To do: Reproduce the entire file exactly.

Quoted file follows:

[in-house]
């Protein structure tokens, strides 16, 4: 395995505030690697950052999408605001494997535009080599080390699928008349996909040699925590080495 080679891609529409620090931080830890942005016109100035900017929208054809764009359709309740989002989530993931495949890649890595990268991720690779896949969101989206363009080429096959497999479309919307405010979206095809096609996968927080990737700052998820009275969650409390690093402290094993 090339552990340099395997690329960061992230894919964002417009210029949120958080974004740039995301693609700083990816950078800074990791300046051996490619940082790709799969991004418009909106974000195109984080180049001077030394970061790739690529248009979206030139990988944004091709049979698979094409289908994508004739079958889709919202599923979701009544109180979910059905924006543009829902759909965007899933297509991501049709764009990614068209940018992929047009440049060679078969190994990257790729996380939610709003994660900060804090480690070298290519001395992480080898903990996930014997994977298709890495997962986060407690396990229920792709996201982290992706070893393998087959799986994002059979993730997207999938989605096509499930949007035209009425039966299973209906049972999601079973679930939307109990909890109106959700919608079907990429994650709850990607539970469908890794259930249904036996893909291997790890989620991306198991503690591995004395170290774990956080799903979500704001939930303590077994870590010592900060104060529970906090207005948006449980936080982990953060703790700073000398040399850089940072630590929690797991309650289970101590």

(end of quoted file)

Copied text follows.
[in-house]
């Protein structure tokens, strides 16, 4: 395995505030690697950052999408605001494997535009080599080390699928008349996909040699925590080495 080679891609529409620090931080830890942005016109100035900017929208054809764009359709309740989002989530993931495949890649890595990268991720690779896949969101989206363009080429096959497999479309919307405010979206095809096609996968927080990737700052998820009275969650409390690093402290094993 090339552990340099395997690329960061992230894919964002417009210029949120958080974004740039995301693609700083990816950078800074990791300046051996490619940082790709799969991004418009909106974000195109984080180049001077030394970061790739690529248009979206030139990988944004091709049979698979094409289908994508004739079958889709919202599923979701009544109180979910059905924006543009829902759909965007899933297509991501049709764009990614068209940018992929047009440049060679078969190994990257790729996380939610709003994660900060804090480690070298290519001395992480080898903990996930014997994977298709890495997962986060407690396990229920792709996201982290992706070893393998087959799986994002059979993730997207999938989605096509499930949007035209009425039966299973209906049972999601079973679930939307109990909890109106959700919608079907990429994650709850990607539970469908890794259930249904036996893909291997790890989620991306198991503690591995004395170290774990956080799903979500704001939930303590077994870590010592900060104060529970906090207005948006449980936080982990953060703790700073000398040399850089940072630590929690797991309650289970101590």